The rest of YouGov’s post-Miliband poll is in the Sun here, and should be up on the YouGov website shortly. On the whole it’s pretty positive for Miliband – albeit, in a “reserving judgement” sort of way.

43% think Miliband will do well as leader, compared to only 23% badly, 34% don’t know yet. 33% think trade unions will have too much influence over Labour under Ed Miliband, 29% disagree, and 38% don’t know yet. On YouGov’s regular tracker of leaders’ qualities Ed Miliband scores best on being in touch with ordinary people (23%) and sticking to what he believes in (17%), but unsurprisingly 44% don’t yet know enough about him to answer. On the whole, he is still an unknown quantity for the public.

Perhaps the most interesting question on there is whether people think the election of Miliband moved the party to the left. 42% think it has – this includes 35% of Labour supporters, but they overwhelmingly see this is a good thing. YouGov also asked if the description of “Red Ed” was justified – only 19% thought it was, 31% did not (and again, 51% didn’t know).

Meanwhile the Times front page was dominated by some Conservative party polling from the start of the September. Basically, Populus showed respondents two video clips of David and Ed Miliband and asked people to rate them on various attributes, with the conclusion that David Miliband came out far better than Ed… confirming, albeit in far more detail, previous polls that showed David was more attractive to the wider public than Ed. I suspect “leaked” in the paper may translate as “deliberately released on the day after Ed Miliband became leader to undermine him now it’s too late for Labour to pick the good one”.

UPDATE: Rubbish reporting of polls times – the New Statesman dismisses the Conservative party’s Populus poll because “Without more information about when precisely the poll was conducted, who the respondents were (party affiliation and so on), and whether responses were based purely on campaign videos, it is impossible to consider this a serious blow to Ed Miliband”. Sound words indeed that I would normally agree with… except 10 seconds research on Populus’s website would tell you it was a nationally representative poll conducted between the 3rd and 5th September, in fact the dates are even in the Times article (it doesn’t tell you whether any other stimulus was used beside campaign videos, but Populus would be obliged under BPC rules to tell any journalist who asked). At least make an effort, dammit.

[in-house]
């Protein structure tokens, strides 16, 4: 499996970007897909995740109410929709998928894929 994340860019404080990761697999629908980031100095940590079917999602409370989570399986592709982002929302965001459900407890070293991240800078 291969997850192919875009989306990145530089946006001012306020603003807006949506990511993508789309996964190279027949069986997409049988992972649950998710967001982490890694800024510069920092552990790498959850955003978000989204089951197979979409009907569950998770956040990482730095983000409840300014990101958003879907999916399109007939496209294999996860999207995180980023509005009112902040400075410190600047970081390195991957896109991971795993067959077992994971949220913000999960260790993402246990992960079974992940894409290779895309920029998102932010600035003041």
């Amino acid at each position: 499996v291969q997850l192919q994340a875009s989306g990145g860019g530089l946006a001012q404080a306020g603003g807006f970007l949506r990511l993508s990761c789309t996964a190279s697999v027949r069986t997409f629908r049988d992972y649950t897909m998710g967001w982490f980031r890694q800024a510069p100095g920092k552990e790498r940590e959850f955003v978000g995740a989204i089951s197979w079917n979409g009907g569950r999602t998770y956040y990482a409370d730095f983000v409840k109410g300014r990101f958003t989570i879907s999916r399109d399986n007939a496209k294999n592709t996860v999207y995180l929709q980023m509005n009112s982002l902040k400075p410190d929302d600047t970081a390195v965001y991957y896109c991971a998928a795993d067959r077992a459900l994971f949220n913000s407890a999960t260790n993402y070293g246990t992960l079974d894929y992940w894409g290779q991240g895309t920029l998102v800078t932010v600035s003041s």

512 Responses to “More polling on Ed Miliband”

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  1. Michael V,

    In that case: enjoy the link ;)

    h ttp://www.bbc.co.uk/news/uk-politics-11423362

  2. Typical Populus, they always seem to do the most pointless polling :-P

  3. amber

    i saw this on CiF

    “We are the optimists and we will change Britain

    We are the daleks & we will destroy you (Tories).

    Sorry, Ed – I couldn’t resist it.”

    it made me laugh

  4. @Eoin,
    I have to be suitably humble and respectful when I mention the conservatives or Roland will come roaring out
    and flay me alive,metaphorically of course.

  5. I didn’t vote for EM, but am I to be the only person here to praise his speech?
    This was my favourite, about Cameron;
    “You were the optimist once but now all you offer is a miserable, pessimistic view of what we can achieve. And you hide behind the deficit to justify it.”
    That’s a vote winner.
    He also placed himself much more in the centre than I thought he would, eg;
    “Labour would not support irresponsible strikes.”
    “Some cuts would be necessary to cut the deficit.”
    Personally I especially liked;
    “Labour will take action against excessive boardroom pay.”
    and;
    “I won’t oppose every cut the coalition proposes.”
    Eoin converted me to the wisdom of that one. ;)

  6. Could someone who knows a little bit about the IMF explain to me how voting powers are calculated? China has only 3.6% voting power and I am wondering how this came to be decided/calculated?

    Also in view of the IMF’s recent comments vis a vis UK austerity packages could someone explain to me who specifically we refer to when we say “The IMF says”? Given that there are more than 180 countries in the IMF, am I to take it that all 180 countries say? Or is there a process whereby the label IMF can be attached to an individual comentator or reports, thoughts?

    Does anyone have any views on how independant the IMF is with regards to advocating supply-side or monetarist approaches? Its pronouncements ten to favour the latter, although I might hypothesise that all 180 member sates do not favour this approach?

    In view of these questions (or answers if someone has them), should I pay heed to what the IMF has to say, or is their a more credible international body I should look to?

  7. Julian,

    Ann liked his speech. He certainly convinced me that he is more charismatic and fluid than I once thought him…. But I’ll judge his deeds not his words…

  8. eoin

    IMF is short for…………… Imposed by Milton Friedman

  9. @ Éoin